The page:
68. Midgley, G., & Lindhult, E. (2017). What is systemic innovation?. ISBN 978–1–906422-36-3, Research memorandum 99.Google Scholar
  69. Maathai, W. (2004). The green belt movement. New York: Lantern Books.Google Scholar
  70. Nussbaum, M. (2006). Frontiers of justice. London: Harvard University Press.Google Scholar
  71. Nussbaum, M. (2011). Creating capabilities: The human development approach. London: The Belknap Press.CrossRefGoogle Scholar
  72. Norum, K. E. (2001). Appreciative design. Systems Research and Behavioral Science., 18(4), 323–333. Scholar
  73. Pauli, G. (2010). The blue economy: Report to the Club of Rome. New Mexico: Paradigm Publications.Google Scholar
  74. Podger, A., Wanna, J., Ma, J., & Su, T. (2012). Putting the citizens at the centre: Making government more responsive. Australian Journal of Public Administration, 71(2), 101–110.CrossRefGoogle Scholar
  75. Polanyi, M. (1966). The Tacit dimension. Chicago: Chicago University Press. Foreword by Amartya Sen, 2009.Google Scholar
  76. Polanyi, M. (1968). The great transformation: The political and economic origins of our time. New York: Renehart and Co.Google Scholar
  77. Raikhel, E. (2010). Multispecies ethnography. Cultural Anthropology, Somatosphere (Vol. 15). Retrieved from
  78. Rees, W., & Wakernagel, M. (2008). Urban ecological footprints.
  79. Romm, N. R. A. (2015). Reviewing the transformative paradigm: A critical systemic and relational (indigenous) lens. Systemic Practice and Action Research, 28(5), 411–427.CrossRefGoogle Scholar
  80. Romm, N. R. A. (2017). Foregrounding critical systemic and indigenous ways of collective knowing toward (re)directing the Anthropocene. In J. J. McIntyre-Mills, Y. Corcoran-Nantes, & N. R. A. Romm (Eds.), Balancing individualism and collectivism: Social and environmental justice (pp. 1–17). New York: Springer.Google Scholar
  81. Romm, N. R. A., & Ngulube, P. (2015). Mixed methods research. In M. Gumbo & E. Mathipa (Eds.), Addressing research challenges (pp. 158–176). Johannesburg: Mosala-Masedi.Google Scholar
  82. Rose, D. B. (2005). Dislocating the frontier. Retrieved from; see
  83. Rusbridger, A. (2015). Why we are putting the climate threat to earth front and centre. The Guardian Weekly, 13(03), 15.Google Scholar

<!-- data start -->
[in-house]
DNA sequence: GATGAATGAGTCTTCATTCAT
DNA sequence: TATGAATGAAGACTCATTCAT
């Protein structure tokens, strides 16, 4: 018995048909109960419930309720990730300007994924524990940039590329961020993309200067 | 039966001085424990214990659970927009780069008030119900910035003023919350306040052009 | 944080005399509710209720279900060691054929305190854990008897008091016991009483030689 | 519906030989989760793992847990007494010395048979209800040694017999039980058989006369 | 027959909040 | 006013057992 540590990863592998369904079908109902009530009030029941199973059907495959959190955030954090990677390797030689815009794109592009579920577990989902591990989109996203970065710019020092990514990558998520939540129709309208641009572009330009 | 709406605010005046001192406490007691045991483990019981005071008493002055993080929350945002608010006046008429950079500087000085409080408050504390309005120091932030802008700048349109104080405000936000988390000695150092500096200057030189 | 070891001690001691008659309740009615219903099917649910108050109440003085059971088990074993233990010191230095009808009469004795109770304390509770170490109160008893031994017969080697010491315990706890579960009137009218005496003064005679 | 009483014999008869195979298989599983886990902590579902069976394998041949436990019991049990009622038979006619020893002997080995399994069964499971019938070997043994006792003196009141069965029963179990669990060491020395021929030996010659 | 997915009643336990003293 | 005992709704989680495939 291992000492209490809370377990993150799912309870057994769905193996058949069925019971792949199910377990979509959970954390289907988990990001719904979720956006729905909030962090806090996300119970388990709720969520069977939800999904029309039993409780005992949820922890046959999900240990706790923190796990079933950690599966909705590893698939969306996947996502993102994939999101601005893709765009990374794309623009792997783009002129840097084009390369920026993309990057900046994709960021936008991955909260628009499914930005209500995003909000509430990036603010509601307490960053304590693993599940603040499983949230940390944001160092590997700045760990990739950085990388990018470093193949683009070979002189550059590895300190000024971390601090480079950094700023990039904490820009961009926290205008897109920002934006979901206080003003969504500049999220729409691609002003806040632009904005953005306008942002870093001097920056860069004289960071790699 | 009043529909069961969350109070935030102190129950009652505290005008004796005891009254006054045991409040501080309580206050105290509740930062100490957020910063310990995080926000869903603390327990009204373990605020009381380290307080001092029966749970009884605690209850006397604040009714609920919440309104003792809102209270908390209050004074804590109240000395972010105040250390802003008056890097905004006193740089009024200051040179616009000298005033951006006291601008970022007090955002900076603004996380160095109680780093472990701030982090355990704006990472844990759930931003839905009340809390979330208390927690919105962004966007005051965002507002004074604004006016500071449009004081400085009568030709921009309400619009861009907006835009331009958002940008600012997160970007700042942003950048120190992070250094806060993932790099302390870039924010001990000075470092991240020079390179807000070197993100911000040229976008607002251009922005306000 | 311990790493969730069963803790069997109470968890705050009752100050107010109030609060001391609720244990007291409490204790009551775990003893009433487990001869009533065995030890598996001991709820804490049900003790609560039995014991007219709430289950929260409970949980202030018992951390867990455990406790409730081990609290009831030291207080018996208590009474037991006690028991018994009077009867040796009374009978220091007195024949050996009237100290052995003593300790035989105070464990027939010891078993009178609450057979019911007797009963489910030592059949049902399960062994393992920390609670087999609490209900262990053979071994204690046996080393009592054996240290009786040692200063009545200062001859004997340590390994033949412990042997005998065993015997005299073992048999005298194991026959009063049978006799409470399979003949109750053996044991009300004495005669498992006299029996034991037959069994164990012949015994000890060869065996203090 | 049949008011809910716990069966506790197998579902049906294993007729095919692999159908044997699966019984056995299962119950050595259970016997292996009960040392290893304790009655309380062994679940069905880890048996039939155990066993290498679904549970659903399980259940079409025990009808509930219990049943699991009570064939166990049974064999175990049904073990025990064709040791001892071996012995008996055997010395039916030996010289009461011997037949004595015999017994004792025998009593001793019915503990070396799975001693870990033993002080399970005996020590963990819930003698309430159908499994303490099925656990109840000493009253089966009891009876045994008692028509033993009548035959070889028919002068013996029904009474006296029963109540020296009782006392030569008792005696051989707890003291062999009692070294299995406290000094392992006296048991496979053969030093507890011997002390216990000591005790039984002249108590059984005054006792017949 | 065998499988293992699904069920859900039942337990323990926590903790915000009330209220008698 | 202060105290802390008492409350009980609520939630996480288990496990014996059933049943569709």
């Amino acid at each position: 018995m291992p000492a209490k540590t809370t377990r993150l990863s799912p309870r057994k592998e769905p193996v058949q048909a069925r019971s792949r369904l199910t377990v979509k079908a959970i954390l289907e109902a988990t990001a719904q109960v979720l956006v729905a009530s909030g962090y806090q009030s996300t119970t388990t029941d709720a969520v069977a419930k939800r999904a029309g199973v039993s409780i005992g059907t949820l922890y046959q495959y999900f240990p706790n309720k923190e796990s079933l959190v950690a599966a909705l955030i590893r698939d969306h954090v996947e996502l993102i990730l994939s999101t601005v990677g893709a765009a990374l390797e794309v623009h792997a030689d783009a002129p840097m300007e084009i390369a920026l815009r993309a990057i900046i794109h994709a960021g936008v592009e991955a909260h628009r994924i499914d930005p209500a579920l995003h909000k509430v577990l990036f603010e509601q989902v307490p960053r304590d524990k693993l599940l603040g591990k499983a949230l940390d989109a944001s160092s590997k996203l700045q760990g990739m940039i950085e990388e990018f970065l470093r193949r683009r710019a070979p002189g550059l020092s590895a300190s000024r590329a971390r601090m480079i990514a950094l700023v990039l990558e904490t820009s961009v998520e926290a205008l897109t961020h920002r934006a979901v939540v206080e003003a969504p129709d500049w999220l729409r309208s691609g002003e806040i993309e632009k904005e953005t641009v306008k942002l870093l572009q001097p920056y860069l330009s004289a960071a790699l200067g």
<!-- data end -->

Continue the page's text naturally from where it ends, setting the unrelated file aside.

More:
84. Sen, A. (2000). Development as freedom. New York: Knopf.Google Scholar
  85. Sen, A. (2003). Development as capability expansion. In S. Fukuda-Parr & S. Kumar (Eds.), Readings in human development (pp. 41–58). New York: Oxford University Press.Google Scholar
  86. Sen, A. (2005). Human rights and capabilities. Journal of Human Development, 6(2), 151–166.CrossRefGoogle Scholar
  87. Shiva, V. (2012). Monocultures of the mind. Penang: Third World Network.Google Scholar
  88. Stiglitz, J., Sen, A., & Fitoussi, J. P. (2010). Mis-measuring our lives: Why the GDP doesn’t add up. New York: The New Press.Google Scholar
  89. Stern, N. (2007). The economics of climate change. Cambridge: Cambridge University Press.CrossRefGoogle Scholar
  90. Ulrich, W., & Reynolds, M. (2010). Critical systems heuristics. In M. Reynolds & S. Holwell (Eds.), Systems approaches to managing change: A practical guide (pp. 242–292). London: Springer.Google Scholar
  91. UN. (2007). Declaration on the rights of indigenous peoples. Retrieved from
  92. United Nations Human Development Index. (2003). A compact among nations to end poverty. New York: UNDP, Oxford University Press.Google Scholar
  93. United Nations Office for Disaster Risk Reduction. (2015–2030). Sendai framework. Retrieved from
  94. United Nations Office for Disaster Risk Reduction. (2017). Retrieved from
  95. United Nations Sustainable Development Goals. (2017). Retrieved from
  96. United Nations. (2014). World urbanisation prospects: The 2014 revision. Retrieved from
  97. Usamah, M. (2014). Can the vulnerable be resilient? Co-existence of vulnerability and disaster resilience: Informal settlements in the Philippines. International Journal of Disaster Risk Reduction. Scholar
  98. Von Foerster, H. (1995). Cybernetics of cybernetics (2nd ed.). Minneapolis: Future Systems.Google Scholar
  99. Wadsworth, Y. (2010). Building in research and evaluation. Human Inquiry for living systems. Sydney: Allen and Unwin.Google Scholar
  100. Weir, A. (2012). Collaborative approaches to regional governance—lessons from Victoria. Australian Journal of Public Administration, 71(4), 469–474.CrossRefGoogle Scholar
  101. Wenger, E., White, N., & Smith, J. (2009). Digital habitats: Stewarding technology for communities. Portland: CP Square.Google Scholar
  102. Wilkinson, R., & Pickett, K. (2009). The spirit level. London: Allen Lane.Google Scholar
  103. Zavestoski, S. (2002). Psychological bases of anticonsumption attitudes. Psychology and Marketing, 19(2), 149–165.CrossRefGoogle Scholar

Copyright information

© Springer Nature Switzerland AG 2019

Authors and Affiliations

  • Janet McIntyre-Mills
    • 1
  • Norma R. A. Romm
    • 2
  1. 1.Flinders UniversityAdelaideAustralia
  2. 2.DABE, Sunnyside CampusUniversity of South AfricaPretoriaSouth Africa

Personalised recommendations